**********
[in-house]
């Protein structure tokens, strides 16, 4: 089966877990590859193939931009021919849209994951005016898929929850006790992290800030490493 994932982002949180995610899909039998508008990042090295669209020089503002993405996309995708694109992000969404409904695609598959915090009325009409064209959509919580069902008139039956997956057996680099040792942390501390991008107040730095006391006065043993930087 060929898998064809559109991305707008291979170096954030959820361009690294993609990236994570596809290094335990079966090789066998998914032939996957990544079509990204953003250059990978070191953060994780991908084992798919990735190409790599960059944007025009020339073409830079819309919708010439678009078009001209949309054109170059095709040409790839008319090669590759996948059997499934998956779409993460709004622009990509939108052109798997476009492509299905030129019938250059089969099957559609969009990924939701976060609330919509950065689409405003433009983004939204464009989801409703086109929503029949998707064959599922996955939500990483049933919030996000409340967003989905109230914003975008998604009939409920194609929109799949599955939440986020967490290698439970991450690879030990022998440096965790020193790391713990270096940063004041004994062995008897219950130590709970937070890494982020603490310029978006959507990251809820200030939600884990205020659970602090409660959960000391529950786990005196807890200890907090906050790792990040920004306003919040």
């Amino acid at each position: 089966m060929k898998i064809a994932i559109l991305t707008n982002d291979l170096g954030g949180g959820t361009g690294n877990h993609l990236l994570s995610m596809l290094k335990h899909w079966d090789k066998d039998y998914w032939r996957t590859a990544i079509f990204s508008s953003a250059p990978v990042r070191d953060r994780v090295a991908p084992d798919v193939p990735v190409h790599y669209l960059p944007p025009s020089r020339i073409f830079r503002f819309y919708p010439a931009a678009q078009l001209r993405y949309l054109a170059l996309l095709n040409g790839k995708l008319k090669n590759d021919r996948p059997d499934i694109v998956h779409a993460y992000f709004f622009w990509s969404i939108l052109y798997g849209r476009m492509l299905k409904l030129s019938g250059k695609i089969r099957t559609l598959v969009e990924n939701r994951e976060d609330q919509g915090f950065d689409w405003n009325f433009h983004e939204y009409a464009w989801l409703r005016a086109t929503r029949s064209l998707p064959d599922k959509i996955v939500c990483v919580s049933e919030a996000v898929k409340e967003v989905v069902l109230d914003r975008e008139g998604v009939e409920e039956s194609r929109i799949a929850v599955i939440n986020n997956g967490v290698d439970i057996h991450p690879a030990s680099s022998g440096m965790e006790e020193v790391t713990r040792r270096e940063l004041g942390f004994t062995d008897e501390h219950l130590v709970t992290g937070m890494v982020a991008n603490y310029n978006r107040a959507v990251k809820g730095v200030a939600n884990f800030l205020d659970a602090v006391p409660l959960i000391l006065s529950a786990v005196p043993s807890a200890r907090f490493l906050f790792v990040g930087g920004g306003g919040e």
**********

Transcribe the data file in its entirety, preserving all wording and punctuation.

[in-house]
């Protein structure tokens, strides 16, 4: 089966877990590859193939931009021919849209994951005016898929929850006790992290800030490493 994932982002949180995610899909039998508008990042090295669209020089503002993405996309995708694109992000969404409904695609598959915090009325009409064209959509919580069902008139039956997956057996680099040792942390501390991008107040730095006391006065043993930087 060929898998064809559109991305707008291979170096954030959820361009690294993609990236994570596809290094335990079966090789066998998914032939996957990544079509990204953003250059990978070191953060994780991908084992798919990735190409790599960059944007025009020339073409830079819309919708010439678009078009001209949309054109170059095709040409790839008319090669590759996948059997499934998956779409993460709004622009990509939108052109798997476009492509299905030129019938250059089969099957559609969009990924939701976060609330919509950065689409405003433009983004939204464009989801409703086109929503029949998707064959599922996955939500990483049933919030996000409340967003989905109230914003975008998604009939409920194609929109799949599955939440986020967490290698439970991450690879030990022998440096965790020193790391713990270096940063004041004994062995008897219950130590709970937070890494982020603490310029978006959507990251809820200030939600884990205020659970602090409660959960000391529950786990005196807890200890907090906050790792990040920004306003919040």
């Amino acid at each position: 089966m060929k898998i064809a994932i559109l991305t707008n982002d291979l170096g954030g949180g959820t361009g690294n877990h993609l990236l994570s995610m596809l290094k335990h899909w079966d090789k066998d039998y998914w032939r996957t590859a990544i079509f990204s508008s953003a250059p990978v990042r070191d953060r994780v090295a991908p084992d798919v193939p990735v190409h790599y669209l960059p944007p025009s020089r020339i073409f830079r503002f819309y919708p010439a931009a678009q078009l001209r993405y949309l054109a170059l996309l095709n040409g790839k995708l008319k090669n590759d021919r996948p059997d499934i694109v998956h779409a993460y992000f709004f622009w990509s969404i939108l052109y798997g849209r476009m492509l299905k409904l030129s019938g250059k695609i089969r099957t559609l598959v969009e990924n939701r994951e976060d609330q919509g915090f950065d689409w405003n009325f433009h983004e939204y009409a464009w989801l409703r005016a086109t929503r029949s064209l998707p064959d599922k959509i996955v939500c990483v919580s049933e919030a996000v898929k409340e967003v989905v069902l109230d914003r975008e008139g998604v009939e409920e039956s194609r929109i799949a929850v599955i939440n986020n997956g967490v290698d439970i057996h991450p690879a030990s680099s022998g440096m965790e006790e020193v790391t713990r040792r270096e940063l004041g942390f004994t062995d008897e501390h219950l130590v709970t992290g937070m890494v982020a991008n603490y310029n978006r107040a959507v990251k809820g730095v200030a939600n884990f800030l205020d659970a602090v006391p409660l959960i000391l006065s529950a786990v005196p043993s807890a200890r907090f490493l906050f790792v990040g930087g920004g306003g919040e």